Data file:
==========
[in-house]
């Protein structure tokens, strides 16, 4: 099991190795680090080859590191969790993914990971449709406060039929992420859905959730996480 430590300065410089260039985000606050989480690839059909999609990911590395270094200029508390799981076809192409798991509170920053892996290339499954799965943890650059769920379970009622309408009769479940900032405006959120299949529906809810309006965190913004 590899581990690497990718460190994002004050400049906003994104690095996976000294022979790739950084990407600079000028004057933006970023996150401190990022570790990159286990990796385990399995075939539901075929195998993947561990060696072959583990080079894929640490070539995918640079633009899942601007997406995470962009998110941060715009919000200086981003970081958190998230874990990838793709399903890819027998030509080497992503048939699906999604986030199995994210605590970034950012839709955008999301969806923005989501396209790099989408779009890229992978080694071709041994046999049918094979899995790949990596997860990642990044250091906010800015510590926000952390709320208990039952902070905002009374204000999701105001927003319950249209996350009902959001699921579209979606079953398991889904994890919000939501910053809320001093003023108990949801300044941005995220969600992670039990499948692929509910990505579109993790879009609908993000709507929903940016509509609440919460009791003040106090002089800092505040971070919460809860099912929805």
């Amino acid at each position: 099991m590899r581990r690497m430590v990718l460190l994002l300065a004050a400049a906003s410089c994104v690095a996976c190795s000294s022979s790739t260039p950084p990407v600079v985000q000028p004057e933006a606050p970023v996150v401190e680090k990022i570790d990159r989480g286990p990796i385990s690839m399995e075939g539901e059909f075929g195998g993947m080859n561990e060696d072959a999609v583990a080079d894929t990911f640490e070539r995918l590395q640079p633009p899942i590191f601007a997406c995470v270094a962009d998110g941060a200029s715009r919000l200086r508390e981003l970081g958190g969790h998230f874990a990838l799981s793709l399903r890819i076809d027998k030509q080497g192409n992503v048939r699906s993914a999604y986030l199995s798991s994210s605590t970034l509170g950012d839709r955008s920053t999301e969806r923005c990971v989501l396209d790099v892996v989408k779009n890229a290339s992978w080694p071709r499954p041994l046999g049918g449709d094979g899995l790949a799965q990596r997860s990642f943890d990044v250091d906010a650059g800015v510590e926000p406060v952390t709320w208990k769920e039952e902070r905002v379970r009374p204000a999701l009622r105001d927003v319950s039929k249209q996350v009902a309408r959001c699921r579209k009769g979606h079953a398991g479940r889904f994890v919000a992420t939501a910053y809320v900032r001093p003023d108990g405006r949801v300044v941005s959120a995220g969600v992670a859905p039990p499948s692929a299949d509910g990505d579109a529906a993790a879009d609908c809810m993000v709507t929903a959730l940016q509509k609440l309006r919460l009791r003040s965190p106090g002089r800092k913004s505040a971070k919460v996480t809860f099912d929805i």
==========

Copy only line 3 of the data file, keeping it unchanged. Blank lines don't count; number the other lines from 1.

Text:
């Amino acid at each position: 099991m590899r581990r690497m430590v990718l460190l994002l300065a004050a400049a906003s410089c994104v690095a996976c190795s000294s022979s790739t260039p950084p990407v600079v985000q000028p004057e933006a606050p970023v996150v401190e680090k990022i570790d990159r989480g286990p990796i385990s690839m399995e075939g539901e059909f075929g195998g993947m080859n561990e060696d072959a999609v583990a080079d894929t990911f640490e070539r995918l590395q640079p633009p899942i590191f601007a997406c995470v270094a962009d998110g941060a200029s715009r919000l200086r508390e981003l970081g958190g969790h998230f874990a990838l799981s793709l399903r890819i076809d027998k030509q080497g192409n992503v048939r699906s993914a999604y986030l199995s798991s994210s605590t970034l509170g950012d839709r955008s920053t999301e969806r923005c990971v989501l396209d790099v892996v989408k779009n890229a290339s992978w080694p071709r499954p041994l046999g049918g449709d094979g899995l790949a799965q990596r997860s990642f943890d990044v250091d906010a650059g800015v510590e926000p406060v952390t709320w208990k769920e039952e902070r905002v379970r009374p204000a999701l009622r105001d927003v319950s039929k249209q996350v009902a309408r959001c699921r579209k009769g979606h079953a398991g479940r889904f994890v919000a992420t939501a910053y809320v900032r001093p003023d108990g405006r949801v300044v941005s959120a995220g969600v992670a859905p039990p499948s692929a299949d509910g990505d579109a529906a993790a879009d609908c809810m993000v709507t929903a959730l940016q509509k609440l309006r919460l009791r003040s965190p106090g002089r800092k913004s505040a971070k919460v996480t809860f099912d929805i």